“There’s this expectation of our community to tell this homogenised audience a very intimate or traumatic story to do with their culture,” agrees Roxy. “In Baesianz, our key focus is to celebrate an artist for themselves and just providing creative support.” In a world that wants to consume POC pain as a visual commodity, Baesianz demands the opposite. Baesianz is changing how we think about Asian success itself. In immigrant narratives from older generations, we often hear about an individual artist’s rise to acclaim, often via a lonely and alienating route. Recently, Ke He Quan’s Oscars acceptance speech for Everything Everywhere All at Once was as heartwrenching as it was inspiring, as he re-emerged as an actor after a 20-year hiatus. Yet, Baesianz and marginalised collectives hope that it won’t be so painful and lonely for other creatives to receive their flowers for their art.
Baesianz is deconstructing the damaging narrative of individualism as the only possibility of success in the art world. “Baesianz is based on kinship. We don’t only have one story to tell,” says Sarah. “There’s this sense of a gatekeeping culture in the creative industry that can often make you feel like you can be the only Asian or person of colour here. Baesianz is the complete antithesis to that culture. We know that there is really room for everyone.”
Emphasising the value of physical spaces as an avenue to real connection and change within communities. “It’s really important to be experiencing the same piece of art, or performance together in the same space,” Roxy explains. “To reflect on all our reactions to it. The cinema club allows us to look together into the eyes of an Asian artist and communicate with each other about the ways it resonates with us.” As the art world moves towards more digital arenas, Baesianz reminds us of the productive possibilities of being together physically and not just taking up space, but interpreting different spaces and our creative responses towards them.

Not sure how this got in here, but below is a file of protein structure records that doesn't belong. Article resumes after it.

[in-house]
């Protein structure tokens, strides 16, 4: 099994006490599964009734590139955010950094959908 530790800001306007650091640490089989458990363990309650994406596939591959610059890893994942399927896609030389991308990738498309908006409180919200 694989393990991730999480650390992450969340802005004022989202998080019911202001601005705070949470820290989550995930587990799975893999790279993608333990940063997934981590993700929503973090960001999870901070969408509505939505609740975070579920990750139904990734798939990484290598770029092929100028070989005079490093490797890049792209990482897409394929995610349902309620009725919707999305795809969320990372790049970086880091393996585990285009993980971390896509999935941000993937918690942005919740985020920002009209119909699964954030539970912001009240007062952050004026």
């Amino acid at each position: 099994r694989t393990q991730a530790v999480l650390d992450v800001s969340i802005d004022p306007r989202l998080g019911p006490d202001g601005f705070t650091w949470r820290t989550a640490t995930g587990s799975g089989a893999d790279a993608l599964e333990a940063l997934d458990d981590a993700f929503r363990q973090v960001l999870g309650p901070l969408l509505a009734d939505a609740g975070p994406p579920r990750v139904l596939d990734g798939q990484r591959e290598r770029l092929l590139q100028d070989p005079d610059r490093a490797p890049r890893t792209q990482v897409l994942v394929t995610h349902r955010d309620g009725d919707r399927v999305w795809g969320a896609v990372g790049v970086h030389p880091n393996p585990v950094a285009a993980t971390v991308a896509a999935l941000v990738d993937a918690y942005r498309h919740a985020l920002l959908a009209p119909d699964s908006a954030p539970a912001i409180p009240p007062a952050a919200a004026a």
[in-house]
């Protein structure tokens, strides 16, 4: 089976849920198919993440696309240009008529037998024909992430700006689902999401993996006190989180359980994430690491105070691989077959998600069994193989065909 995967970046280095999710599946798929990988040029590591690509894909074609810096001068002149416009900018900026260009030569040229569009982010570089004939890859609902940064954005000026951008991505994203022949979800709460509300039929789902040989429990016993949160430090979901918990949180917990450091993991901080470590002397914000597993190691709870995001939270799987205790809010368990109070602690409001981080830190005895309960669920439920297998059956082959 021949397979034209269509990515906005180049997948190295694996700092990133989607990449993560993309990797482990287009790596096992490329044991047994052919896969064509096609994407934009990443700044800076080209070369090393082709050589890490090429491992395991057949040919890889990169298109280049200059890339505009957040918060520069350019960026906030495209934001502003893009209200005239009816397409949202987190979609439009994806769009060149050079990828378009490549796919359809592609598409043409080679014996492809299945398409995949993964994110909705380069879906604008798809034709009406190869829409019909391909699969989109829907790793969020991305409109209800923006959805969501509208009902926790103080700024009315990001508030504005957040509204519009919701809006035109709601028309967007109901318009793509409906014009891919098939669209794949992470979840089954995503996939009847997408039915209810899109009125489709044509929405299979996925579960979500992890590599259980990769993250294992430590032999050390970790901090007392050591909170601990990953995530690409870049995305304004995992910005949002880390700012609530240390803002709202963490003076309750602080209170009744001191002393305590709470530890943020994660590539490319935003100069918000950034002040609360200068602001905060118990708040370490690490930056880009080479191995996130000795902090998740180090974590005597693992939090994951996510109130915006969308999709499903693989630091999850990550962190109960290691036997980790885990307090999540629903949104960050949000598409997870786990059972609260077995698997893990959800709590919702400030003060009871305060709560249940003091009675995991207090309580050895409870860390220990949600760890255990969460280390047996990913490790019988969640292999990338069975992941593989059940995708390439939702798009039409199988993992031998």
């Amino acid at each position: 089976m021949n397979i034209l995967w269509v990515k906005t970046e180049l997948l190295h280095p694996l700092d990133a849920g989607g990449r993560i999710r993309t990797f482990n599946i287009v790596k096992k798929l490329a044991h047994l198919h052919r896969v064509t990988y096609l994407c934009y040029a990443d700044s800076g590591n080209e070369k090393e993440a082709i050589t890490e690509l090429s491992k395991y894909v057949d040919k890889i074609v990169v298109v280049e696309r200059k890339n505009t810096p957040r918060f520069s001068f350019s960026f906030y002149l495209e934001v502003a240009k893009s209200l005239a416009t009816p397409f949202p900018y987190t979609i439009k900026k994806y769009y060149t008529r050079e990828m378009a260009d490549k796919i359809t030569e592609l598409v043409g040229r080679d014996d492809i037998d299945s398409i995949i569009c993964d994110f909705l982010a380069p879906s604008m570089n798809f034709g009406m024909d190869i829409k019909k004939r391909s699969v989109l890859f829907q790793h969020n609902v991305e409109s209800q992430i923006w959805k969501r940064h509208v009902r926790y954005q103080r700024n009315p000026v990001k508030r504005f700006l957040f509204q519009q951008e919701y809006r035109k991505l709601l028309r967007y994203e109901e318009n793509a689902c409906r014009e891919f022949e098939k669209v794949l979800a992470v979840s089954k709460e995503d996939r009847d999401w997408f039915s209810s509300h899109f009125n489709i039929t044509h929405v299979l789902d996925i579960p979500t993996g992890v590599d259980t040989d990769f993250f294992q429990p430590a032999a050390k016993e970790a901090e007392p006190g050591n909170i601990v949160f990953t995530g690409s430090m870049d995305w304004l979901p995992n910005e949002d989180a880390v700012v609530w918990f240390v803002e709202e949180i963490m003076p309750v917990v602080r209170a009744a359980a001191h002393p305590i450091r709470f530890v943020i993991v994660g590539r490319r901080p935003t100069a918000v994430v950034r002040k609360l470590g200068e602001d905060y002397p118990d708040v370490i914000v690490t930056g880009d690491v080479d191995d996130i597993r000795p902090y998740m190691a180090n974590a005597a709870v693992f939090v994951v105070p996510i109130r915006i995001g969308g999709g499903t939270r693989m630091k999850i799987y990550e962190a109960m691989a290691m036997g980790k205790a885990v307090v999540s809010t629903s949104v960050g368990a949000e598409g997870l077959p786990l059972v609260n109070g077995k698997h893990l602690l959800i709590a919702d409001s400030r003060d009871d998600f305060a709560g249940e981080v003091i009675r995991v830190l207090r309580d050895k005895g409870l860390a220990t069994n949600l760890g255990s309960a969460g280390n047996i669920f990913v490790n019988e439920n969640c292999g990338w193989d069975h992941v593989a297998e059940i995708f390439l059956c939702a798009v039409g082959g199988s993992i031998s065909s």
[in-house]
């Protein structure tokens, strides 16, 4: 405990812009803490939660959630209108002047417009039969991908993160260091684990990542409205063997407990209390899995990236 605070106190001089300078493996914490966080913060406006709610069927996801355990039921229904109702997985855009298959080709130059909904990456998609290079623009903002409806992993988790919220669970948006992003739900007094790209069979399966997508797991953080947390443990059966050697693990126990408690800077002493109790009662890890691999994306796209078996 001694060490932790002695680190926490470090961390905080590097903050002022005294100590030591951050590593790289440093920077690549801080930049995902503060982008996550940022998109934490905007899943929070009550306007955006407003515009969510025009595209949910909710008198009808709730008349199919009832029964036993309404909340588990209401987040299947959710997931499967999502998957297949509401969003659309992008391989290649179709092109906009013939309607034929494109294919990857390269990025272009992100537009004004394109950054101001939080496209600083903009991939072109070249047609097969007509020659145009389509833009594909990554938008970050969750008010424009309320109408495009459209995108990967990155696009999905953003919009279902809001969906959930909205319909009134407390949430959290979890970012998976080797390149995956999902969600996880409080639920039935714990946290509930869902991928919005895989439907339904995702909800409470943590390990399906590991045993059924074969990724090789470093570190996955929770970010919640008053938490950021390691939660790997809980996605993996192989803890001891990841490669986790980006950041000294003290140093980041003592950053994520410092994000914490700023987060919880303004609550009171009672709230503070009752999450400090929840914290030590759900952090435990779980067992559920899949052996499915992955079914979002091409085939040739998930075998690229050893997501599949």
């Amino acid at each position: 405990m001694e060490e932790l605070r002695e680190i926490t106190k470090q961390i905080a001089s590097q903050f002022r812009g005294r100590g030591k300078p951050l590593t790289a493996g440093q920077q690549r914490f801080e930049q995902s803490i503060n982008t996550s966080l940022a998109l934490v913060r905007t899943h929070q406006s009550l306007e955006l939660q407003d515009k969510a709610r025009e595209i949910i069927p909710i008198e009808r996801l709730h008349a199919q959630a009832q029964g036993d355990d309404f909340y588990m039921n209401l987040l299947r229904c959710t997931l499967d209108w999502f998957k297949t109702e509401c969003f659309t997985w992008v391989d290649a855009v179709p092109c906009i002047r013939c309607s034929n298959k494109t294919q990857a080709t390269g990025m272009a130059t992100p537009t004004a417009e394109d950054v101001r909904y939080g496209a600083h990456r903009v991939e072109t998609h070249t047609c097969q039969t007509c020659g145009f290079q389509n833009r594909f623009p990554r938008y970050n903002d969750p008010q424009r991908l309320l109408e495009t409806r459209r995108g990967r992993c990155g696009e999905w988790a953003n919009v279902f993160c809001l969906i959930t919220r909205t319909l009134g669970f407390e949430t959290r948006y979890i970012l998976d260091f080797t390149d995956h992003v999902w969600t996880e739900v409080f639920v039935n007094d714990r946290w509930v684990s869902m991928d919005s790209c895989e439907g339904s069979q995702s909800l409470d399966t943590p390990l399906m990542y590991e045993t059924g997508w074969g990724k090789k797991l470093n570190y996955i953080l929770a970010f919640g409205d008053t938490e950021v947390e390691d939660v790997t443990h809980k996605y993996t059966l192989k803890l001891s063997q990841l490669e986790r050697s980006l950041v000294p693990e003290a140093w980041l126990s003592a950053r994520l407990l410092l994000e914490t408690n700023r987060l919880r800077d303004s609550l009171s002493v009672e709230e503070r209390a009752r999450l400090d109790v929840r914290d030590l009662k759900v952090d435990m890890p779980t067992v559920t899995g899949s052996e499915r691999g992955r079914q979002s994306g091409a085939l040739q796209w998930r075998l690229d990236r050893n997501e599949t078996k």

Their Football Club grew out of the same sense of joy in being together in a physical space. Watching the historic Lioness win this summer, we saw the power of visibility, of how it changed the narrative of women’s football, rippling from the national pitch to the classroom. “My sister always talked about how sports brings people together in a whole different way. It wasn’t until Baesianz FC that I understood that,” says Sarah. Nicole had been yearning to put together an Asian FC for Asian women, non-binary and trans players for a while, having been frustrated with the lack of representation on the pitch. Having played football in London since she was 7 years old, Nicole says, “I’ve experienced the beauty of how quickly you can make new friends in a safe, comfortable space, so I wanted to share that with others.” Starting out as a WhatsApp group of friends, it’s now grown to more than 100 members. From total beginners to advanced football enthusiasts, they welcome all levels of experience – whether you fancy a kick-about or a training session.
“I’ve experienced the beauty of how quickly you can make new friends in a safe, comfortable space, so I wanted to share that with others.Nicole Chui
Challenging the idea of what a football club should look like, Baesianz is the first of its kind, showing that, “we exist”, says Nicole. In 2019, the BBC reported that out of almost 4,000 professional football players in England, only 0.3 percent were British Asian. By creating a safe space for an underrepresented group to play together, Baesianz is encouraging the younger Asian communities to pick up a ball and just feel at ease in that space. “Representation in football is important,” Nicole explains. “We experience what it feels like not being a traditional football fan or player.”
While Sarah, Sami, and Roxy admit that they didn’t have many “creative Asian role models to look at to growing up,” Baesianz has helped shift the narrative, to show the true generative power of community and uplifting one another with no other agenda, only care. As Sarah says, “Community is generative, it’s seeing what resources you have at hand and sharing them with others. We share with each other. It’s also joy. It’s many, many moments of joy.”